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Stephen Colbert is running for president. And yes, it’s a joke. The faux pundit and host of Comedy Central’s “The Colbert Report” merely wants to run in his native state of South Carolina as a “favorite son,” and currently, he’s polling in the double digits against Hillary Clinton and Rudy Giuliani. His bid for the presidency provides some much-needed comic relief in a crowded field of candidates, but the legal issues surrounding Colbert’s presidential bid aren’t exactly laughable. Kenneth Gross, an election law expert at Skadden, Arps, Slate, Meagher & Flom, points out that Comedy Central is owned by Viacom, and by providing Colbert with something as simple as air time, the network could be making an illegal campaign contribution. Comedy Central has hired Wiley Rein to advise Colbert on how to avoid running afoul of the Federal Election Commission. Jan Baran heads the election law practice there, but, alas, he, Comedy Central, and Colbert declined to comment. Gross doubts the FEC will want to get involved at this stage in the game. But if Colbert, who is running as a Democrat and as a Republican, gets on the ballot and starts taking votes from other candidates, things could change. “You hate to sound like a skunk at the garden party if the whole thing’s a spoof,” says Gross. “But again, if he’s getting votes�which means he’s taking votes from somebody else�people’s sense of humor starts to fade away.”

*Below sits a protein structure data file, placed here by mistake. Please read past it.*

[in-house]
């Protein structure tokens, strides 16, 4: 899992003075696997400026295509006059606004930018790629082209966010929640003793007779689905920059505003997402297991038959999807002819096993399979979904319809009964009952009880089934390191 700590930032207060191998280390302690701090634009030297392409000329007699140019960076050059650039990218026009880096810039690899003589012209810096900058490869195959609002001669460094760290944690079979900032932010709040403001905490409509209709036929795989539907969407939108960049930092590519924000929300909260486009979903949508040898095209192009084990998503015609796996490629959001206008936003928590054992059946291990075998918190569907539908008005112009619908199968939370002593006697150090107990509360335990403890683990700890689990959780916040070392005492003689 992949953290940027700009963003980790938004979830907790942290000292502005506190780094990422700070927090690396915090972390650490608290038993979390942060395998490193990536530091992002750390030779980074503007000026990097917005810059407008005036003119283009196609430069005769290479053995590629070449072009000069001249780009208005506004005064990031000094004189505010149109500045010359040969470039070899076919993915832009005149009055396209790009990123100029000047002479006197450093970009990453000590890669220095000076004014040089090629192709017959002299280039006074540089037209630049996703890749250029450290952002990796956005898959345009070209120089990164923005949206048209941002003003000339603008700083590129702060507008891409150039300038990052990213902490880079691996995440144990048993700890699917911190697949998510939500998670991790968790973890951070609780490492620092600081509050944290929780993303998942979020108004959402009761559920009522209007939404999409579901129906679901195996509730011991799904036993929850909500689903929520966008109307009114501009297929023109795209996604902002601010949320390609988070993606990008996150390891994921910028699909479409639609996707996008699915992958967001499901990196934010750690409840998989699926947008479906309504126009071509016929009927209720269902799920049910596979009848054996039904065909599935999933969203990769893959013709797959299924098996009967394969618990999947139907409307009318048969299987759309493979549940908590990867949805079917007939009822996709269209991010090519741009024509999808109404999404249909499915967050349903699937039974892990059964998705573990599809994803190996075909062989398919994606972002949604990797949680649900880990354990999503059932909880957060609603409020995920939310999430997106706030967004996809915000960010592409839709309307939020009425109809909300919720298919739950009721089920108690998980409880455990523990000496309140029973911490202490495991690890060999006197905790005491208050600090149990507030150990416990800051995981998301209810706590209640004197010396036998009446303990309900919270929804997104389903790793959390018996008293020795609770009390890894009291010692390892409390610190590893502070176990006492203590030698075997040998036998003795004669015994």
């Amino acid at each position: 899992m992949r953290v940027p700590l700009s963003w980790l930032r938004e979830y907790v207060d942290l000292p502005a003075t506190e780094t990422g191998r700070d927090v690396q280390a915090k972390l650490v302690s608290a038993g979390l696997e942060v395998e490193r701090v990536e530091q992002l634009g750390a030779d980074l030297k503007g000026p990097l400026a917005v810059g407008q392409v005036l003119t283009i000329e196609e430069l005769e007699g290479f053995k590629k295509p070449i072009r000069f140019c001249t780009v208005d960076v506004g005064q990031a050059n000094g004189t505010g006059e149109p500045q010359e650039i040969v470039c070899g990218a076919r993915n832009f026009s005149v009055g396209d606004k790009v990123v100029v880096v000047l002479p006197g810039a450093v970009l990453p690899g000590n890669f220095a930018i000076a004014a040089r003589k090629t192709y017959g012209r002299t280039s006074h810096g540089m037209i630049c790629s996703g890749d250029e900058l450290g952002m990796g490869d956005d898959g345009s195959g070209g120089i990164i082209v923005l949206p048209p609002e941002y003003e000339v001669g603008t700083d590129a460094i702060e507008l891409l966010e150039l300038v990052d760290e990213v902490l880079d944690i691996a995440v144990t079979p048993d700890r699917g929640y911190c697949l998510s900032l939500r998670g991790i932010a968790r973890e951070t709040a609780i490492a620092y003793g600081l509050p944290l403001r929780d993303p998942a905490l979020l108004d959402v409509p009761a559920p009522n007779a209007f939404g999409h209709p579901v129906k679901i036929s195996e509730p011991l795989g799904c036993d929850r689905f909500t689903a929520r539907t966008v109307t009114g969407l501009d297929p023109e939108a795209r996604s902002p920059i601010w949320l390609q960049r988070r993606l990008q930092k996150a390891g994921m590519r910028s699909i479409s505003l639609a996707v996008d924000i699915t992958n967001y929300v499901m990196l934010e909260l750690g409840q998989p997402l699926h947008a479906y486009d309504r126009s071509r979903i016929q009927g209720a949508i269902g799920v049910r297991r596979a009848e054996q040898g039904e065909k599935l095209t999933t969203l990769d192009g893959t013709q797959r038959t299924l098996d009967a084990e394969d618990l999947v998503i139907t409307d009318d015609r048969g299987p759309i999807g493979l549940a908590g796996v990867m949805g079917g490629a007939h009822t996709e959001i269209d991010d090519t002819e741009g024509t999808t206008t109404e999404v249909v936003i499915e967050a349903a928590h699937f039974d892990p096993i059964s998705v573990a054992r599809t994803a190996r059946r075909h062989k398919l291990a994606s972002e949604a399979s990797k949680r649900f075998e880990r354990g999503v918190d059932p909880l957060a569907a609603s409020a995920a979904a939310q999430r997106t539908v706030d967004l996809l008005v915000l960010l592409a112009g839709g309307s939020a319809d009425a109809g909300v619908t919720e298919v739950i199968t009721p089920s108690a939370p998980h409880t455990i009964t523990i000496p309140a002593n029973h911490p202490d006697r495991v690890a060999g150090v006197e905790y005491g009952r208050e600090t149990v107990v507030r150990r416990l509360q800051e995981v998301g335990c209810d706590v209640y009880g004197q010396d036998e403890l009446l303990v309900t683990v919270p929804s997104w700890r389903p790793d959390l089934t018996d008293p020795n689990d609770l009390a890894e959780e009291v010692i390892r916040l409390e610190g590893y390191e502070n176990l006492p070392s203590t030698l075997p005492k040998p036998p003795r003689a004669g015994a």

Attila Berry can be contacted at [email protected].

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